The Cassini spacecraft looks through Titan's thick atmosphere to reveal bright and dark terrains on the Saturn-facing side of the planet's largest moon. North is up.
The image was taken with the Cassini spacecraft narrow-angle camera on Oct. 11, 2008 using a spectral filter sensitive to wavelengths of infrared light centered at 938 nanometers. The view was obtained at a distance of approximately 2.222 million kilometers (1.381 million miles) from Titan and at a Sun-Titan-spacecraft, or phase, angle of 10 degrees. Image scale is 13 kilometers (8 miles) per pixel.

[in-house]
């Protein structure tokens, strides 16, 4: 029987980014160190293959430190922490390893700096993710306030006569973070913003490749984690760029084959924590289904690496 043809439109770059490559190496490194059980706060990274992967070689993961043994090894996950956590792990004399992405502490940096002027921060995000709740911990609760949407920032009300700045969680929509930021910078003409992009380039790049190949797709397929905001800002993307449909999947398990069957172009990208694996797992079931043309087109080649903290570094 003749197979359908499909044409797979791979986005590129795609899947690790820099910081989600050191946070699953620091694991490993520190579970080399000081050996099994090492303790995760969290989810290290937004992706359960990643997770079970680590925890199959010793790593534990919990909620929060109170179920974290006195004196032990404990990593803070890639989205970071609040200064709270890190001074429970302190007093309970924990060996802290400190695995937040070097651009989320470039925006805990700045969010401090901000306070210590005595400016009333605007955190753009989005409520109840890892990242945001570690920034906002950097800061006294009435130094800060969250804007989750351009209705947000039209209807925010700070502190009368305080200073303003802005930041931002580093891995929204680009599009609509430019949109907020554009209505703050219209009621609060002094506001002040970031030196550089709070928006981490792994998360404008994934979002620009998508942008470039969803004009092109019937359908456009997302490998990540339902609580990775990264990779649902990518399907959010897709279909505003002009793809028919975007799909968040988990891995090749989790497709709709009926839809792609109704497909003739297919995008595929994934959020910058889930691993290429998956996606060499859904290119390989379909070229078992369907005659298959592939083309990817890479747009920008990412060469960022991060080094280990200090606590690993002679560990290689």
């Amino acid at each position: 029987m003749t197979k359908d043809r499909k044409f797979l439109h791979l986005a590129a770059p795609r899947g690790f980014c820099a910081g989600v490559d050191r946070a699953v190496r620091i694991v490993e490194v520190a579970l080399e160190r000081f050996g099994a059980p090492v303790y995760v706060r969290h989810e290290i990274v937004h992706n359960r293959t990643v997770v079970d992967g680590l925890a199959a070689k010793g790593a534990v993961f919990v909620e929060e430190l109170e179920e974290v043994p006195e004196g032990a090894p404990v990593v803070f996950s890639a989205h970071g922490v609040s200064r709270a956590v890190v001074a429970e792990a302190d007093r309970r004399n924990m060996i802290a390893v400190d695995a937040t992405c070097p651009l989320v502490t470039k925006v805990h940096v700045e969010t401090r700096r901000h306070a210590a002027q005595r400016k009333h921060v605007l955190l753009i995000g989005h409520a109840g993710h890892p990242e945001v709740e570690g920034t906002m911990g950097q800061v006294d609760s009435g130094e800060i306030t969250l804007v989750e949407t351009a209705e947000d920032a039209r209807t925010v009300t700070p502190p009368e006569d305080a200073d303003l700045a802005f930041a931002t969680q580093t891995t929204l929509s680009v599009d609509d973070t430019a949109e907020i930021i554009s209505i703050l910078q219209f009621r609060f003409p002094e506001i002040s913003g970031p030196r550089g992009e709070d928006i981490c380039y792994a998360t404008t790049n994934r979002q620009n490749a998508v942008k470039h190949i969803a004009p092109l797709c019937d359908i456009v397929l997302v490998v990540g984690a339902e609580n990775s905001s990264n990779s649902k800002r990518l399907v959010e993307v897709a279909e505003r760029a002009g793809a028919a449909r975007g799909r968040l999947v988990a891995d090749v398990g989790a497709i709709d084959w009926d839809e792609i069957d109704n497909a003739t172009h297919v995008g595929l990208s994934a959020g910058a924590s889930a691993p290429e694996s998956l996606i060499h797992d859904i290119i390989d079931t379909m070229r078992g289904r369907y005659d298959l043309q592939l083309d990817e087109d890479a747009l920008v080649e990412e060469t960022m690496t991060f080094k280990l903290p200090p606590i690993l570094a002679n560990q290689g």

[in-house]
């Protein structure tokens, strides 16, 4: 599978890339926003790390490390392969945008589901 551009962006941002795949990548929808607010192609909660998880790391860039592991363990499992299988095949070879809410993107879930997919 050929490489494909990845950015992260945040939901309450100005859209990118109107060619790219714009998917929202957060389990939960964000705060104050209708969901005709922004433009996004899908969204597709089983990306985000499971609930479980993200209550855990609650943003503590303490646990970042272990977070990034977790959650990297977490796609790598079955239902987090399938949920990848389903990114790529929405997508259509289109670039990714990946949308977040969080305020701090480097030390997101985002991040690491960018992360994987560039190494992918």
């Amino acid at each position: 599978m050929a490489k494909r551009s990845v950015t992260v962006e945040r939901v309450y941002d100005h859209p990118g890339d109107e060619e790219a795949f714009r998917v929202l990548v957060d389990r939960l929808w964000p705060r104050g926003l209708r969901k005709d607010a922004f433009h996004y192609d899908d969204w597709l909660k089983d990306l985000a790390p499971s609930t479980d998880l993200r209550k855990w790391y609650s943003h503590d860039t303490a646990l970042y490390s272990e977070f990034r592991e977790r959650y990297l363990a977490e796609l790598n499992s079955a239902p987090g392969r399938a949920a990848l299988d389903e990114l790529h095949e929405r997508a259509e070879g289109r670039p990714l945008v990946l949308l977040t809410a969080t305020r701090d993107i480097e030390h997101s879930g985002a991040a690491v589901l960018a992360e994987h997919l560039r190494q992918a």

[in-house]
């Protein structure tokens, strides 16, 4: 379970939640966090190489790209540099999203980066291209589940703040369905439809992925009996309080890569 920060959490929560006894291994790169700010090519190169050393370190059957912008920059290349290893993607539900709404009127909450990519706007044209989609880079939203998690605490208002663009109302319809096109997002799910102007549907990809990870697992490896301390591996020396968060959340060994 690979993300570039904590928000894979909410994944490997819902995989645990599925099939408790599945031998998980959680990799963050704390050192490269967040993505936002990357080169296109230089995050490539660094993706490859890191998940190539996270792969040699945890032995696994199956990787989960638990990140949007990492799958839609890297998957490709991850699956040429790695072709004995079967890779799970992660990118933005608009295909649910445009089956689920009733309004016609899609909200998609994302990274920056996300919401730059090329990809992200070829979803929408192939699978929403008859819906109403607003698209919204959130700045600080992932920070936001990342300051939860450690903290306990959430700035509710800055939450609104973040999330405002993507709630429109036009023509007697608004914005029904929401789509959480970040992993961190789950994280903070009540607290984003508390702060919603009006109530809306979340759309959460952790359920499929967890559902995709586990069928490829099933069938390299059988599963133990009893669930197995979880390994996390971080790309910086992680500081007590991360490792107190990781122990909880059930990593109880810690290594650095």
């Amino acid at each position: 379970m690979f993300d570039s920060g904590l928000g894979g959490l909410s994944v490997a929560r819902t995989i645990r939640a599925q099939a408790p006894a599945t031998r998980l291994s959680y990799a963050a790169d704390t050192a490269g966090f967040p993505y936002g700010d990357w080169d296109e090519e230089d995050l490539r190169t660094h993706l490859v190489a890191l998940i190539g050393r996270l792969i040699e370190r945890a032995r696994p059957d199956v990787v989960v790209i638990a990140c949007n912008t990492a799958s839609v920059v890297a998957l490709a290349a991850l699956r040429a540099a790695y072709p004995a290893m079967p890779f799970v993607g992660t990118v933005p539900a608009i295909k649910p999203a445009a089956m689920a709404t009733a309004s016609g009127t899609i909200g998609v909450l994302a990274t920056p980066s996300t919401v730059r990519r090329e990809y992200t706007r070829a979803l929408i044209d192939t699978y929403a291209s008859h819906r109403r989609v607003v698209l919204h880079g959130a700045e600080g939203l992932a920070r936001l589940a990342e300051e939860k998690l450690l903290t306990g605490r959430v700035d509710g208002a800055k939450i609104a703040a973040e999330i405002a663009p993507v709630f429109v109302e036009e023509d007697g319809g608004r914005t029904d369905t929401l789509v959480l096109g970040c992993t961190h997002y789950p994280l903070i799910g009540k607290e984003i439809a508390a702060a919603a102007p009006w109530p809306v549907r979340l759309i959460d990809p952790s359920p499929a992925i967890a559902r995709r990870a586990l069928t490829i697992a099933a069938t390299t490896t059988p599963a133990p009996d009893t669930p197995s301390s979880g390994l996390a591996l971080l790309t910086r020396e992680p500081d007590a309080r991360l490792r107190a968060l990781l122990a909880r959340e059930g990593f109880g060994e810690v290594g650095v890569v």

The Cassini-Huygens mission is a cooperative project of NASA, the European Space Agency and the Italian Space Agency. The Jet Propulsion Laboratory, a division of the California Institute of Technology in Pasadena, manages the mission for NASA's Science Mission Directorate, Washington, D.C. The Cassini orbiter and its two onboard cameras were designed, developed and assembled at JPL. The imaging operations center is based at the Space Science Institute in Boulder, Colo.
For more information about the Cassini-Huygens mission visit http://saturn.jpl.nasa.gov/. The Cassini imaging team homepage is at http://ciclops.org.